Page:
Lacoste augments reality in Grand Central Station's Vanderbilt Hall
Lacoste's augmented reality fragrance installation in Grand Central on Sept. 27
Grand Central has long been special to me as my link to New York City when I lived and worked as a newspaper reporter upstate. To me, disembarking a train in that storied terminal, with its whispering-tunnel-type secrets and elaborate astronomical ceiling, always meant one thing: I had arrived.
The station isn't just a hub, or a historical monument; it seems to be filled with as many retail stores as train tracks, and an entire concourse is devoted to dining. An Apple store is going up on an upper level of the main concourse as I write this.
Then there's Vanderbilt Hall -- which always seems to be under transformation, and most times the curtains are pulled, a truly unique advertising experience is revealed.
These days, I always cut a path across the main concourse and through Vanderbilt Hall to the 42nd Street exit just to see what they've got going; it was there that I got to experience Nivea's augmented reality campaign, featuring Rihanna and covered by our own Timothy Peterson.
Today, there was what seemed at first a piece of larger-than-life modern art. In a way, it was. But as an augmented reality installation, it's the kind of art you can feel and interact with. Even become.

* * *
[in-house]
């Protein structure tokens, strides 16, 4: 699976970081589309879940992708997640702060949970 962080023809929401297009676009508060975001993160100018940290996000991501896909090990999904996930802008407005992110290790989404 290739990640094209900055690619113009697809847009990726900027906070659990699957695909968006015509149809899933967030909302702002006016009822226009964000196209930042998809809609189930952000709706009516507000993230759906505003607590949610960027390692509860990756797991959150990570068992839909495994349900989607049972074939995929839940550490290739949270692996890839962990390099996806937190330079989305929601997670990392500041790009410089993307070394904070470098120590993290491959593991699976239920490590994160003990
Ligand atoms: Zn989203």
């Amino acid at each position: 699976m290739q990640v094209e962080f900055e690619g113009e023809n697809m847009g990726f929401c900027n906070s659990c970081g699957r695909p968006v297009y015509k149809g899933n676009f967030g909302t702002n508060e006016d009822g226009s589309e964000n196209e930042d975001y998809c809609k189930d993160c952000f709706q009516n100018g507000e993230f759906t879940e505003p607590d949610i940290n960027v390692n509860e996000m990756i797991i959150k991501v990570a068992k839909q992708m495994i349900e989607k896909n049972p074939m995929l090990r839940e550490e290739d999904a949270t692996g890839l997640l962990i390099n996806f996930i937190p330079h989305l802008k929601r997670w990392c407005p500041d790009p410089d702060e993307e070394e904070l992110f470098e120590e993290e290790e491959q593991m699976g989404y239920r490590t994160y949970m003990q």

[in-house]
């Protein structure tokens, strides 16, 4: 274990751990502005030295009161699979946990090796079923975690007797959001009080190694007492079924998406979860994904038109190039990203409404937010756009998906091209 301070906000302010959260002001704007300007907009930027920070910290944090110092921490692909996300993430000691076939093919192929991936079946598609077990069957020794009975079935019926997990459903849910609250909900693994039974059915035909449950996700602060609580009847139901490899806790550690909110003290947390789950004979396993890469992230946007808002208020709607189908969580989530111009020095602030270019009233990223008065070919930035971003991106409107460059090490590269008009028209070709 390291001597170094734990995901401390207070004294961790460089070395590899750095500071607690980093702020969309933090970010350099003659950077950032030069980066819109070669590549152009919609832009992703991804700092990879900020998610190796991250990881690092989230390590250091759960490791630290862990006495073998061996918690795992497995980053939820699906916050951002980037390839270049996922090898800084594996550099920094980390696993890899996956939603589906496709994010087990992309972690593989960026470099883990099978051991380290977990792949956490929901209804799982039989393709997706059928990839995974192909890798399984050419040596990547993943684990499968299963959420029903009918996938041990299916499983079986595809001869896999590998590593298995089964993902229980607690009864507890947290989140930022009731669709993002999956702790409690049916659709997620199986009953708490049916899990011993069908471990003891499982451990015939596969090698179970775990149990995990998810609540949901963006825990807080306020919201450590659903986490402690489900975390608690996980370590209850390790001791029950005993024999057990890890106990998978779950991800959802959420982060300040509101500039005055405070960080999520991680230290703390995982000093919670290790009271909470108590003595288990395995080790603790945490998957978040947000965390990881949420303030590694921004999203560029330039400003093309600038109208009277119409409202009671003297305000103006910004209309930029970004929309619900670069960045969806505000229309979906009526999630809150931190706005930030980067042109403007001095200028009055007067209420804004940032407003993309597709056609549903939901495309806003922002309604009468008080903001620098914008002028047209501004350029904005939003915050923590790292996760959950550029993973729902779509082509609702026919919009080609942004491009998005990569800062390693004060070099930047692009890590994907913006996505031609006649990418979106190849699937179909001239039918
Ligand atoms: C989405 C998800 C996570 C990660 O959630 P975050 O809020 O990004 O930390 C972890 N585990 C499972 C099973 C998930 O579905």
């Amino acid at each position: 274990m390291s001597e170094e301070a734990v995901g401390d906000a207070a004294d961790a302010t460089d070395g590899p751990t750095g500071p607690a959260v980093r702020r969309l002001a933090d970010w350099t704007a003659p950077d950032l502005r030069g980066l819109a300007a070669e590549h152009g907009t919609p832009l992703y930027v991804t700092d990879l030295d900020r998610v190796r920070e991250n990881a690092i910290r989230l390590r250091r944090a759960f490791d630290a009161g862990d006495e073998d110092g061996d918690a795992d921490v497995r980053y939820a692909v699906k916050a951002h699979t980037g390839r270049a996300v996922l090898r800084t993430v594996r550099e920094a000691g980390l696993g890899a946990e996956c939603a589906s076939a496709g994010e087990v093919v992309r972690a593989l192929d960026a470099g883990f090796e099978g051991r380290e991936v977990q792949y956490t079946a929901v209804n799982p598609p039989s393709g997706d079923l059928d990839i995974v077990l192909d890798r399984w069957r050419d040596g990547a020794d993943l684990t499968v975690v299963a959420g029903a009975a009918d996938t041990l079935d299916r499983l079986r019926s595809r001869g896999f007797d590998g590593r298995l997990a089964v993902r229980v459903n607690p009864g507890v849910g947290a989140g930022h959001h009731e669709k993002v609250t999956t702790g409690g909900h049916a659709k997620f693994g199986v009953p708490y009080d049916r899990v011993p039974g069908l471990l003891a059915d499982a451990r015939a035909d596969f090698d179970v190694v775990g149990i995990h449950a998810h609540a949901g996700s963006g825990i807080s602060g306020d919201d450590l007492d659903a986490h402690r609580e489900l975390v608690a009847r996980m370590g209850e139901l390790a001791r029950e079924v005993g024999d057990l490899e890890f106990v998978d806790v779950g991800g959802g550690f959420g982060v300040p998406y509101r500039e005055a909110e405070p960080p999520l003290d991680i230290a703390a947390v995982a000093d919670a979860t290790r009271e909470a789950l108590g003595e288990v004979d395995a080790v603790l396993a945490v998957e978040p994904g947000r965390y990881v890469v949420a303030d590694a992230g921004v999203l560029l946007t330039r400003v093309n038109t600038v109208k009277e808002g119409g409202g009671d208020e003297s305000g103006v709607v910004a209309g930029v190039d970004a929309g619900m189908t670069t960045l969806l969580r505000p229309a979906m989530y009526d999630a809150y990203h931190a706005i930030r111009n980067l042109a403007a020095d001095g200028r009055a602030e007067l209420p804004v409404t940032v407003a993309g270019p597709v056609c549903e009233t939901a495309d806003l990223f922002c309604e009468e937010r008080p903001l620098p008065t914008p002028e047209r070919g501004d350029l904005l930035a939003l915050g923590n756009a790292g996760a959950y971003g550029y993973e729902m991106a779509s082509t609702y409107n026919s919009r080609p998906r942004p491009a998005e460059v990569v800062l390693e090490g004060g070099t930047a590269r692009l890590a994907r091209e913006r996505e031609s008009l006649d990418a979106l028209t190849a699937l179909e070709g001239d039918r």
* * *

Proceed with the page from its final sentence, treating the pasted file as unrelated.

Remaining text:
I quickly learned that it was also part of a new advertising campaign for Lacoste's new fragrances for men.
“OK, I'll bite,” I told a young man standing in front of a nearby podium with QR-code marked flyers and Lacoste cologne bottles. “What does that thing” -- I gestured to the amorphous and animated display -- “have to do with fragrance?”
Turns out, it was a big old piece of augmented reality advertising. The hexagonal pattern across the installation was supposed to evoke the scales of the alligator, Lacoste's trademark animal and pocket embellishment, I was told. But it was also a video screen. And the pictures flashing across that surface? They were consumers, seeking what Lacoste referred to as their “20 seconds of fame.”
By using either a QR code or email address printed on the flyer, individuals can go to a special campaign website where they design a pattern using select Lacoste elements and their own images or avatars. The campaign also integrates Facebook, allowing consumers to connect and upload images from their Facebook accounts. The completed video and physical sequence is later flashed across the installation in Grand Central's Vanderbilt Hall for all to see.
Perhaps the most compelling reason to let this augmented reality augment your day? Lacoste notifies all users of the time that their videos will be displayed, so that they can return to Grand Central and watch live. It may not be true fame, but it could feel like it.